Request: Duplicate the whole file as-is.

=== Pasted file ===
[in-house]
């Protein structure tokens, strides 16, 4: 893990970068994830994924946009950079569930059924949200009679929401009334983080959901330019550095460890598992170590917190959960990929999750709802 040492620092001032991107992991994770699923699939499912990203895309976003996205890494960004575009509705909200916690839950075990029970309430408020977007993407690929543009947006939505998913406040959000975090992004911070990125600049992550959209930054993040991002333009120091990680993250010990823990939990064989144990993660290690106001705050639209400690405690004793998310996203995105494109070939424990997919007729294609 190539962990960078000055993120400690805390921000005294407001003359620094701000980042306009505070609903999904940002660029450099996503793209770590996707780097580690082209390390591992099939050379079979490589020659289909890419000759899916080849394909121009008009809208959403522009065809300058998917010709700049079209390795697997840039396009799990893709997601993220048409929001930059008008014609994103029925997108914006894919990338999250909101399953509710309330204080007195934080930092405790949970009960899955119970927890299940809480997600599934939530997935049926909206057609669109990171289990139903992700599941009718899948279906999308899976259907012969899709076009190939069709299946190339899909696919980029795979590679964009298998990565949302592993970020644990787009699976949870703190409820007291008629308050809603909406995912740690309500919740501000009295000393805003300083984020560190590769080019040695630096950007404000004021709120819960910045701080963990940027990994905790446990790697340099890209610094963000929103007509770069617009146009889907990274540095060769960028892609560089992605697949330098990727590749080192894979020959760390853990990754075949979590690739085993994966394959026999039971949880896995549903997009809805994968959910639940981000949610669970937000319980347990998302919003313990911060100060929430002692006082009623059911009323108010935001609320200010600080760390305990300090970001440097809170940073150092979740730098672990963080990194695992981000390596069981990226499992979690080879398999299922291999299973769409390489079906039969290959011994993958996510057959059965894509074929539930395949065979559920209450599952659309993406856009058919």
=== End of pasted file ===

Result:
[in-house]
């Protein structure tokens, strides 16, 4: 893990970068994830994924946009950079569930059924949200009679929401009334983080959901330019550095460890598992170590917190959960990929999750709802 040492620092001032991107992991994770699923699939499912990203895309976003996205890494960004575009509705909200916690839950075990029970309430408020977007993407690929543009947006939505998913406040959000975090992004911070990125600049992550959209930054993040991002333009120091990680993250010990823990939990064989144990993660290690106001705050639209400690405690004793998310996203995105494109070939424990997919007729294609 190539962990960078000055993120400690805390921000005294407001003359620094701000980042306009505070609903999904940002660029450099996503793209770590996707780097580690082209390390591992099939050379079979490589020659289909890419000759899916080849394909121009008009809208959403522009065809300058998917010709700049079209390795697997840039396009799990893709997601993220048409929001930059008008014609994103029925997108914006894919990338999250909101399953509710309330204080007195934080930092405790949970009960899955119970927890299940809480997600599934939530997935049926909206057609669109990171289990139903992700599941009718899948279906999308899976259907012969899709076009190939069709299946190339899909696919980029795979590679964009298998990565949302592993970020644990787009699976949870703190409820007291008629308050809603909406995912740690309500919740501000009295000393805003300083984020560190590769080019040695630096950007404000004021709120819960910045701080963990940027990994905790446990790697340099890209610094963000929103007509770069617009146009889907990274540095060769960028892609560089992605697949330098990727590749080192894979020959760390853990990754075949979590690739085993994966394959026999039971949880896995549903997009809805994968959910639940981000949610669970937000319980347990998302919003313990911060100060929430002692006082009623059911009323108010935001609320200010600080760390305990300090970001440097809170940073150092979740730098672990963080990194695992981000390596069981990226499992979690080879398999299922291999299973769409390489079906039969290959011994993958996510057959059965894509074929539930395949065979559920209450599952659309993406856009058919």